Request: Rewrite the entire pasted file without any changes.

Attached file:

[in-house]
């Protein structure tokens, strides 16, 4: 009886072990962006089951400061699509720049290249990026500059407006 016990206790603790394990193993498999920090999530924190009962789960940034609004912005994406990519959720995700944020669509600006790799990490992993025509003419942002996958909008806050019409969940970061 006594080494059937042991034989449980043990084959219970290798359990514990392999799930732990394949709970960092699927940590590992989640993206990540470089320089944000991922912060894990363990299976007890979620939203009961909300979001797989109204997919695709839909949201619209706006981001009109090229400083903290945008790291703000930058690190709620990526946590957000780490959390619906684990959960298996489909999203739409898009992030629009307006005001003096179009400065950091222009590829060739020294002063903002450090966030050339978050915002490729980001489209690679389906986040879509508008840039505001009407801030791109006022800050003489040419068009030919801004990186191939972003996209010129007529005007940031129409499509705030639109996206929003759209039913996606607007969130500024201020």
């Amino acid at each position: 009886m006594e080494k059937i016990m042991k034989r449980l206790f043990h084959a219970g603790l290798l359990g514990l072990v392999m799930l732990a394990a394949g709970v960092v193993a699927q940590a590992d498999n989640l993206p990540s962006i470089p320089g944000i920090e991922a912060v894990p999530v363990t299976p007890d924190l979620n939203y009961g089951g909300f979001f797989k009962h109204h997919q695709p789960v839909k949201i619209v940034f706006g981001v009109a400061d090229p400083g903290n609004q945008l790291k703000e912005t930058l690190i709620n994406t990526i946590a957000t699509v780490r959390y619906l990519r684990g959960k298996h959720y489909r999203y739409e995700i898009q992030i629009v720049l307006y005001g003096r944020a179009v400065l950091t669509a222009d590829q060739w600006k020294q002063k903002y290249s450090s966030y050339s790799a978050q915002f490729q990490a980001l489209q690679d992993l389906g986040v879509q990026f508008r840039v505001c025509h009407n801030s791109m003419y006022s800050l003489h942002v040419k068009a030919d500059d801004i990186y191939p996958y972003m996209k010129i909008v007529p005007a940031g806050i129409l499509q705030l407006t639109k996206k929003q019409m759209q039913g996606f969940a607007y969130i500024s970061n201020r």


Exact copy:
[in-house]
């Protein structure tokens, strides 16, 4: 009886072990962006089951400061699509720049290249990026500059407006 016990206790603790394990193993498999920090999530924190009962789960940034609004912005994406990519959720995700944020669509600006790799990490992993025509003419942002996958909008806050019409969940970061 006594080494059937042991034989449980043990084959219970290798359990514990392999799930732990394949709970960092699927940590590992989640993206990540470089320089944000991922912060894990363990299976007890979620939203009961909300979001797989109204997919695709839909949201619209706006981001009109090229400083903290945008790291703000930058690190709620990526946590957000780490959390619906684990959960298996489909999203739409898009992030629009307006005001003096179009400065950091222009590829060739020294002063903002450090966030050339978050915002490729980001489209690679389906986040879509508008840039505001009407801030791109006022800050003489040419068009030919801004990186191939972003996209010129007529005007940031129409499509705030639109996206929003759209039913996606607007969130500024201020």
């Amino acid at each position: 009886m006594e080494k059937i016990m042991k034989r449980l206790f043990h084959a219970g603790l290798l359990g514990l072990v392999m799930l732990a394990a394949g709970v960092v193993a699927q940590a590992d498999n989640l993206p990540s962006i470089p320089g944000i920090e991922a912060v894990p999530v363990t299976p007890d924190l979620n939203y009961g089951g909300f979001f797989k009962h109204h997919q695709p789960v839909k949201i619209v940034f706006g981001v009109a400061d090229p400083g903290n609004q945008l790291k703000e912005t930058l690190i709620n994406t990526i946590a957000t699509v780490r959390y619906l990519r684990g959960k298996h959720y489909r999203y739409e995700i898009q992030i629009v720049l307006y005001g003096r944020a179009v400065l950091t669509a222009d590829q060739w600006k020294q002063k903002y290249s450090s966030y050339s790799a978050q915002f490729q990490a980001l489209q690679d992993l389906g986040v879509q990026f508008r840039v505001c025509h009407n801030s791109m003419y006022s800050l003489h942002v040419k068009a030919d500059d801004i990186y191939p996958y972003m996209k010129i909008v007529p005007a940031g806050i129409l499509q705030l407006t639109k996206k929003q019409m759209q039913g996606f969940a607007y969130i500024s970061n201020r």